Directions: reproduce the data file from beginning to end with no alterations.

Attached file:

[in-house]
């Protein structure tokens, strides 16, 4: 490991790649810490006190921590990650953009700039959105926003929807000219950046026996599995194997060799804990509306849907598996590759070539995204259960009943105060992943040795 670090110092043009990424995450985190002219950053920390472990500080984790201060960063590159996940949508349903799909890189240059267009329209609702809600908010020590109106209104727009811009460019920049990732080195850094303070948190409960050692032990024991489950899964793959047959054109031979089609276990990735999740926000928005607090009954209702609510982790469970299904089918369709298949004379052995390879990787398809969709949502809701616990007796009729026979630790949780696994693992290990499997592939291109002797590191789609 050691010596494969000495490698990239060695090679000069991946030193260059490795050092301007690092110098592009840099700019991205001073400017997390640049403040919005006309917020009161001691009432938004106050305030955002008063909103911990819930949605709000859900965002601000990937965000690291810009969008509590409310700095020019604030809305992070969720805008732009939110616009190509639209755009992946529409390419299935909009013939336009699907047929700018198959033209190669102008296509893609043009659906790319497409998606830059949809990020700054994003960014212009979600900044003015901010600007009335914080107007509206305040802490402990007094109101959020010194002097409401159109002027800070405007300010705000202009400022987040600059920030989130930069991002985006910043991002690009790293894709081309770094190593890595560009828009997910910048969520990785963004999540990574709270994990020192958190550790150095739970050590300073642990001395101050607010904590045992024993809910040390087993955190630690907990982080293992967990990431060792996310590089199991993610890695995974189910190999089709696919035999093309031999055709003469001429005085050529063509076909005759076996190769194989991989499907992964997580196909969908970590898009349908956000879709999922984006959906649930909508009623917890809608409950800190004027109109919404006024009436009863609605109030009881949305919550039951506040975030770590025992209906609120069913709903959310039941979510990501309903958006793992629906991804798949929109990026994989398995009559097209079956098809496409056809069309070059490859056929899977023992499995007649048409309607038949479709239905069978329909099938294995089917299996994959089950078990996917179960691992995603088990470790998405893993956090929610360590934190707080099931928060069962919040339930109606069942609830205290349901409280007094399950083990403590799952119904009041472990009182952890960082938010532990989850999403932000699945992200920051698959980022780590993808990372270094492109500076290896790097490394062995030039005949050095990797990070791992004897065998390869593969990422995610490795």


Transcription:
[in-house]
């Protein structure tokens, strides 16, 4: 490991790649810490006190921590990650953009700039959105926003929807000219950046026996599995194997060799804990509306849907598996590759070539995204259960009943105060992943040795 670090110092043009990424995450985190002219950053920390472990500080984790201060960063590159996940949508349903799909890189240059267009329209609702809600908010020590109106209104727009811009460019920049990732080195850094303070948190409960050692032990024991489950899964793959047959054109031979089609276990990735999740926000928005607090009954209702609510982790469970299904089918369709298949004379052995390879990787398809969709949502809701616990007796009729026979630790949780696994693992290990499997592939291109002797590191789609 050691010596494969000495490698990239060695090679000069991946030193260059490795050092301007690092110098592009840099700019991205001073400017997390640049403040919005006309917020009161001691009432938004106050305030955002008063909103911990819930949605709000859900965002601000990937965000690291810009969008509590409310700095020019604030809305992070969720805008732009939110616009190509639209755009992946529409390419299935909009013939336009699907047929700018198959033209190669102008296509893609043009659906790319497409998606830059949809990020700054994003960014212009979600900044003015901010600007009335914080107007509206305040802490402990007094109101959020010194002097409401159109002027800070405007300010705000202009400022987040600059920030989130930069991002985006910043991002690009790293894709081309770094190593890595560009828009997910910048969520990785963004999540990574709270994990020192958190550790150095739970050590300073642990001395101050607010904590045992024993809910040390087993955190630690907990982080293992967990990431060792996310590089199991993610890695995974189910190999089709696919035999093309031999055709003469001429005085050529063509076909005759076996190769194989991989499907992964997580196909969908970590898009349908956000879709999922984006959906649930909508009623917890809608409950800190004027109109919404006024009436009863609605109030009881949305919550039951506040975030770590025992209906609120069913709903959310039941979510990501309903958006793992629906991804798949929109990026994989398995009559097209079956098809496409056809069309070059490859056929899977023992499995007649048409309607038949479709239905069978329909099938294995089917299996994959089950078990996917179960691992995603088990470790998405893993956090929610360590934190707080099931928060069962919040339930109606069942609830205290349901409280007094399950083990403590799952119904009041472990009182952890960082938010532990989850999403932000699945992200920051698959980022780590993808990372270094492109500076290896790097490394062995030039005949050095990797990070791992004897065998390869593969990422995610490795």